Larisa Avdeyeva (mezzo-soprano) Cantata
1971 André Previn London Symphony Orchestra and Chorus Anna Reynolds (mezzo-soprano) Cantata
1979 Leonard Slatkin St. Louis Symphony Orchestra and Chorus Claudine Carlson (mezzo-soprano) Cantata
1980 Claudio Abbado London Symphony Orchestra and Chorus Elena Obraztsova (mezzo-soprano) Cantata
1984 Riccardo Chailly Cleveland Orchestra and Chorus Irina Arkhipova (mezzo-soprano) Cantata
1987 André Previn Los Angeles Philharmonic Orchestra,
Los Angeles Master Chorale
Christine Cairns (mezzo-soprano) Cantata
1988 Neeme Järvi Scottish National Orchestra and Chorus Linda Finnie (mezzo-soprano) Cantata
1991 Dmitri Kitayenko Danish National Radio Symphony Orchestra and Chorus Lyudmila Shemchuk (mezzo-soprano) Cantata
1992 Charles Dutoit Choeur et orchestre symphonique de Montréal Jard van Nes (mezzo-soprano) Cantata
1992 Kurt Masur Gewandhausorchester Leipzig,
Latvija Choir
Carolyn Watkinson (mezzo-soprano) Cantata
1993 Eduardo Mata Dallas Symphony Orchestra and Chorus Mariana Paunova (mezzo-soprano) Cantata
1994 Semyon Bychkov Choeur et orchestre de Paris Marjana Lipovšek (mezzo-soprano) Cantata
1995 Yuri Temirkanov St. Petersburg Philharmonic Orchestra,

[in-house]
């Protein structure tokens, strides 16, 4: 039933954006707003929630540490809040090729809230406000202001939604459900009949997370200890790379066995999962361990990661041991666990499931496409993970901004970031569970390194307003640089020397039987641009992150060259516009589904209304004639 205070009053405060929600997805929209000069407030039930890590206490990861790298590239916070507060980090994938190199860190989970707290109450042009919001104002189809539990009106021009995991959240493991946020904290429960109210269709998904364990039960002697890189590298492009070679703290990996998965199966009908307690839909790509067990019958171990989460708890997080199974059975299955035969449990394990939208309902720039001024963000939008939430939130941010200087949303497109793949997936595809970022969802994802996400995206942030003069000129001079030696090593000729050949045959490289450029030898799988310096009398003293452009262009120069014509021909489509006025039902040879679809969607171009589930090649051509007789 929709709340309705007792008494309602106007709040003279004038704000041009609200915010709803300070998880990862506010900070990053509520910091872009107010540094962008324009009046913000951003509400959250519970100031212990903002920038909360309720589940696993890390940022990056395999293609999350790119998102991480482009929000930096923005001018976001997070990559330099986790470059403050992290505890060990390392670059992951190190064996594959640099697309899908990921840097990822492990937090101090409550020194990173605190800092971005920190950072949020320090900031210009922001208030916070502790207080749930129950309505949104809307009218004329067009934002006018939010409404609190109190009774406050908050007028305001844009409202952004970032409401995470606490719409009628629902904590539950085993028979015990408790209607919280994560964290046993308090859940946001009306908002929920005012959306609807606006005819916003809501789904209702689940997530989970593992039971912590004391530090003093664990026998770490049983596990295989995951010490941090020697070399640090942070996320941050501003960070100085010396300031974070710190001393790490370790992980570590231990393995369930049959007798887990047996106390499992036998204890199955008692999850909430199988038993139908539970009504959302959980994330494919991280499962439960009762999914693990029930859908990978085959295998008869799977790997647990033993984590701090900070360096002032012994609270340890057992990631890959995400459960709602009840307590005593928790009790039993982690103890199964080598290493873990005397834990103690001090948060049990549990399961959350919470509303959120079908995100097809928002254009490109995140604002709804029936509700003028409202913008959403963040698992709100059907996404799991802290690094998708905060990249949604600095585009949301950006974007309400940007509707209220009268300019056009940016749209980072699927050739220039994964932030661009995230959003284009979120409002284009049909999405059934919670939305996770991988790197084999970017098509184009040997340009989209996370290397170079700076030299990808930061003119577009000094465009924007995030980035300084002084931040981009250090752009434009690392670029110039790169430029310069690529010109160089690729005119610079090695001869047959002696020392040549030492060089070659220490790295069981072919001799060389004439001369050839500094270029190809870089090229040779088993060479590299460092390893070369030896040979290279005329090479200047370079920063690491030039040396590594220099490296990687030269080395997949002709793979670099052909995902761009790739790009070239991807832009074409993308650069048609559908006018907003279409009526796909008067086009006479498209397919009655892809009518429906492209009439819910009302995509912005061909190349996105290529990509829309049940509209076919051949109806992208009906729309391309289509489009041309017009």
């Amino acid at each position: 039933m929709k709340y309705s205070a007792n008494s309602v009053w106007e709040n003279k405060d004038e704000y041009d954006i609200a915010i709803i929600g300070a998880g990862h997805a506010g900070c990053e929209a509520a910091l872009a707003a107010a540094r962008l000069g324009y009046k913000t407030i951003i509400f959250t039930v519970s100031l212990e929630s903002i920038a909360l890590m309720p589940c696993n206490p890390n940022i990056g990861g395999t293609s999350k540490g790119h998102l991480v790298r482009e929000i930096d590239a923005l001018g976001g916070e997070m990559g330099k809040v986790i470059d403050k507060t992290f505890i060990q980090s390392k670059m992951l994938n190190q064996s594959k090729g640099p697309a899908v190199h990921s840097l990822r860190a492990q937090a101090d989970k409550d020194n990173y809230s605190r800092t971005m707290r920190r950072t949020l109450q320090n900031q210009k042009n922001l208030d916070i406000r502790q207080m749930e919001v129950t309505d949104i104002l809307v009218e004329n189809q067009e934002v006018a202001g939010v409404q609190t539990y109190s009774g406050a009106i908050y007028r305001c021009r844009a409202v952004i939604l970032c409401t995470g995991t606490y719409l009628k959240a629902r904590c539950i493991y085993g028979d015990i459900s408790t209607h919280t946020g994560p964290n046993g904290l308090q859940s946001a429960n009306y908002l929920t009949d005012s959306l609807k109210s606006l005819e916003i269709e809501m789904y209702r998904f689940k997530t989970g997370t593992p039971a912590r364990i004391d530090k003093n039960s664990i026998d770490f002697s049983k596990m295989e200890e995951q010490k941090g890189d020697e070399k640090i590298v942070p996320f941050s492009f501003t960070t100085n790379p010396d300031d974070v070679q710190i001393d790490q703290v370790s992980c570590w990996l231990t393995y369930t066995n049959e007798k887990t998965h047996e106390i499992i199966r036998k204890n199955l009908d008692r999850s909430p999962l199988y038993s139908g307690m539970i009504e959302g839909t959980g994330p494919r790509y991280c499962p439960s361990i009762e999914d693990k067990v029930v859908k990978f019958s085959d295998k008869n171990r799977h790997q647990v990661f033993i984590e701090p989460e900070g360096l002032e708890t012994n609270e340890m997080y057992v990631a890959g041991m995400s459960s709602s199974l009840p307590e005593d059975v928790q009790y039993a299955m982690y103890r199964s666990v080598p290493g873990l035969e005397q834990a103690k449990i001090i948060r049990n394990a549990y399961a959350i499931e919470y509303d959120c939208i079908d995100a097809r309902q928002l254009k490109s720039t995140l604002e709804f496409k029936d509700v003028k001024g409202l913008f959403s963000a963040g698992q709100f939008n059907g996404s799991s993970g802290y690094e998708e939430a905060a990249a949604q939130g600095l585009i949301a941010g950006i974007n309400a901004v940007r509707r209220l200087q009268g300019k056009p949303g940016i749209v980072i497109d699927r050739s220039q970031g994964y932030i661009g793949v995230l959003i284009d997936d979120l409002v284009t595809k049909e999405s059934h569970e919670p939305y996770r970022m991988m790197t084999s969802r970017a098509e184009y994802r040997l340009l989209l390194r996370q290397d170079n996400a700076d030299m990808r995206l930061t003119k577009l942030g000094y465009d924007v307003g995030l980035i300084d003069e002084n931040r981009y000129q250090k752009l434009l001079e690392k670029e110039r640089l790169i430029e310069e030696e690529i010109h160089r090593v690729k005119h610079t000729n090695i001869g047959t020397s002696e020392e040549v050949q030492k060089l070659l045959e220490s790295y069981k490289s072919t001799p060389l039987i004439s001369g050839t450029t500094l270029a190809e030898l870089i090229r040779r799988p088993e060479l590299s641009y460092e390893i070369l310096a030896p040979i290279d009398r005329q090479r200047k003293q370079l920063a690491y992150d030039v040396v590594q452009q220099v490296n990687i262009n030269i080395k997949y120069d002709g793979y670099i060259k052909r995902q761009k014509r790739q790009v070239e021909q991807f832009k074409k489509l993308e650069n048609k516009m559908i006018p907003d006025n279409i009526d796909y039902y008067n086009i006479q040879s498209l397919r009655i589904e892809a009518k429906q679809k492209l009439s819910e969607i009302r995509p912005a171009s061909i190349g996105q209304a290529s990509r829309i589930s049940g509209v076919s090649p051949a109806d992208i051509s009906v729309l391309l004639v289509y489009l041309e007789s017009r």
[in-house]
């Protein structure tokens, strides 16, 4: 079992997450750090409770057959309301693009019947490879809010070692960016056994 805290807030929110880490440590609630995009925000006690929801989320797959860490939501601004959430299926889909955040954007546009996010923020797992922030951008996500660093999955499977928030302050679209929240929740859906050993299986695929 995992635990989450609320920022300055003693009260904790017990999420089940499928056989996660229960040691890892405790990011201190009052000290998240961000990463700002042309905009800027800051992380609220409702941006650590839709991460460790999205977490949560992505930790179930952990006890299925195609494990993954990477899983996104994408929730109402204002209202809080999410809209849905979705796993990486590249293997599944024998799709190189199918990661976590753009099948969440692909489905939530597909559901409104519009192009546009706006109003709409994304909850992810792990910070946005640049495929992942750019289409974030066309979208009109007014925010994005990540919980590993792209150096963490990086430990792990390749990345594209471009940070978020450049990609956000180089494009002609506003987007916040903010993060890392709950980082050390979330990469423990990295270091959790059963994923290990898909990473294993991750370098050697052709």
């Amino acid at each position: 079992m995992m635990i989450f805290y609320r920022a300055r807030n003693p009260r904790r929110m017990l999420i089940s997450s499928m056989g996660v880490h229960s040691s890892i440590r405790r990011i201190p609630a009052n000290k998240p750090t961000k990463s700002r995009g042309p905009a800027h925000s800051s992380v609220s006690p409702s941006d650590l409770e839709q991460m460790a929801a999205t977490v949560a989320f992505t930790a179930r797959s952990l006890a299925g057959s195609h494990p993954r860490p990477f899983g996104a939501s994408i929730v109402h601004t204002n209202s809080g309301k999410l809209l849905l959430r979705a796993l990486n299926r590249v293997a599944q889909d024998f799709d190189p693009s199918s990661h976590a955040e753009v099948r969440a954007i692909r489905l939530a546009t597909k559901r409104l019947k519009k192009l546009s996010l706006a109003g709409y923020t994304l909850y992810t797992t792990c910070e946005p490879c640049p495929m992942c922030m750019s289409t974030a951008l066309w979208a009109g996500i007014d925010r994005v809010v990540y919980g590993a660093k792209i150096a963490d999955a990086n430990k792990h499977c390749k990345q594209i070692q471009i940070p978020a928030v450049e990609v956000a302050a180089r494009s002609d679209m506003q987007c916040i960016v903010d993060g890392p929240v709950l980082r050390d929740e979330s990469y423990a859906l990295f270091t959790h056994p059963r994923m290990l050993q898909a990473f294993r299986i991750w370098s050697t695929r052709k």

Chorus of the St. Petersburg Teleradio Company,
Chamber Chorus of St. Petersburg,
St. Petersburg Chorus Capella "LIK"
Yevgeniya Gorokhovskaya (mezzo-soprano) Film score
2002 Valery Gergiev Kirov Orchestra and Chorus of the Mariinsky Theatre Olga Borodina (mezzo-soprano) Cantata
2002 Dmitry Yablonsky Russian State Symphony Orchestra,
Stanislavskiy Chorus
Irina Gelakhova (mezzo-soprano) Cantata
2003 Frank Strobel Rundfunk-Sinfonieorchester Berlin,
Ernst Senff Chor
Marina Domashenko (mezzo-soprano) Film score


  1. ^ The score of Alexander Nevsky is published by Schirmer, ISBN 0-634-03481-2
  2. ^ Herbert Glass. "About the piece: Cantata, Alexander Nevsky, Op. 78". LA Phil. Retrieved December 17, 2011. 
  3. ^ a b Sergei Prokofiev, "Can There Be an End to Melody?", Pioneer magazine (1939), translation in Sergei Prokofiev, Autobiography, Articles, Reminiscences, compiled by S. Shlifstein, translated by Rose Prokofieva (Honolulu: University Press of the Pacific, 2000, ISBN 0-89875-149-7), 115–17 ).
  4. ^ Sergei Prokofiev, Autobiography, Articles, Reminiscences, compiled by S. Shlifstein, translated by Rose Prokofieva (Honolulu: University Press of the Pacific, 2000, ISBN 0-89875-149-7), [1] 61)
  5. ^ Morag G. Kerr, "Prokofiev and His Cymbals", Musical Times 135 (1994), 608–609
  6. ^ Daniel Jaffe, BBC Prom concert programme, 29 July 2006, page 17
  7. ^ Simon Morrison, The people's artist: Prokofiev's Soviet years, OUP, 2009, 228–9, 448
  8. ^ Olin Downes, "Stokowski Offers Prokofieff Work," New York Times (March 8, 1943), p. 10.